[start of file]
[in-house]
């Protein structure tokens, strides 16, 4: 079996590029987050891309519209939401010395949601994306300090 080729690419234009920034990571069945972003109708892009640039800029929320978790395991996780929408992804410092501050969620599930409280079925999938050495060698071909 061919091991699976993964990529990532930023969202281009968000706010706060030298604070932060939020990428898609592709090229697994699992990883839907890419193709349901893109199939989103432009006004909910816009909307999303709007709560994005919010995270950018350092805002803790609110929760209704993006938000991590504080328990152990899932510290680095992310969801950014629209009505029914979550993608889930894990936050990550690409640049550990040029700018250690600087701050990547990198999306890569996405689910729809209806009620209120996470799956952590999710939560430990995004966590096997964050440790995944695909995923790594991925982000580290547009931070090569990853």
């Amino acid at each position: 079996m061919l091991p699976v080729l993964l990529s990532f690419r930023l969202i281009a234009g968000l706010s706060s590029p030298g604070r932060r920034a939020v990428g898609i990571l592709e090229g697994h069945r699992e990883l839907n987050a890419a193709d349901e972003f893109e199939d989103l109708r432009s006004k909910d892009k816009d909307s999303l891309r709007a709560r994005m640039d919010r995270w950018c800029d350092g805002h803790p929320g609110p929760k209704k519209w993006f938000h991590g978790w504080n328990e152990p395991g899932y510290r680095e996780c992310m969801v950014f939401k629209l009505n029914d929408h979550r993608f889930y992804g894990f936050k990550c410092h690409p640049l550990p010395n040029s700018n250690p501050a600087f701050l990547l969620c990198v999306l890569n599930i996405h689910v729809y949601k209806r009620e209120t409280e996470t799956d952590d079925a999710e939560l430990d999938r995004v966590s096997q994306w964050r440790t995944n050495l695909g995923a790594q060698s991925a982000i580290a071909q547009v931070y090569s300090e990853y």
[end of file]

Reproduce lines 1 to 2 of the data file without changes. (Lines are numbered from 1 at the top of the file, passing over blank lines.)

[in-house]
């Protein structure tokens, strides 16, 4: 079996590029987050891309519209939401010395949601994306300090 080729690419234009920034990571069945972003109708892009640039800029929320978790395991996780929408992804410092501050969620599930409280079925999938050495060698071909 061919091991699976993964990529990532930023969202281009968000706010706060030298604070932060939020990428898609592709090229697994699992990883839907890419193709349901893109199939989103432009006004909910816009909307999303709007709560994005919010995270950018350092805002803790609110929760209704993006938000991590504080328990152990899932510290680095992310969801950014629209009505029914979550993608889930894990936050990550690409640049550990040029700018250690600087701050990547990198999306890569996405689910729809209806009620209120996470799956952590999710939560430990995004966590096997964050440790995944695909995923790594991925982000580290547009931070090569990853």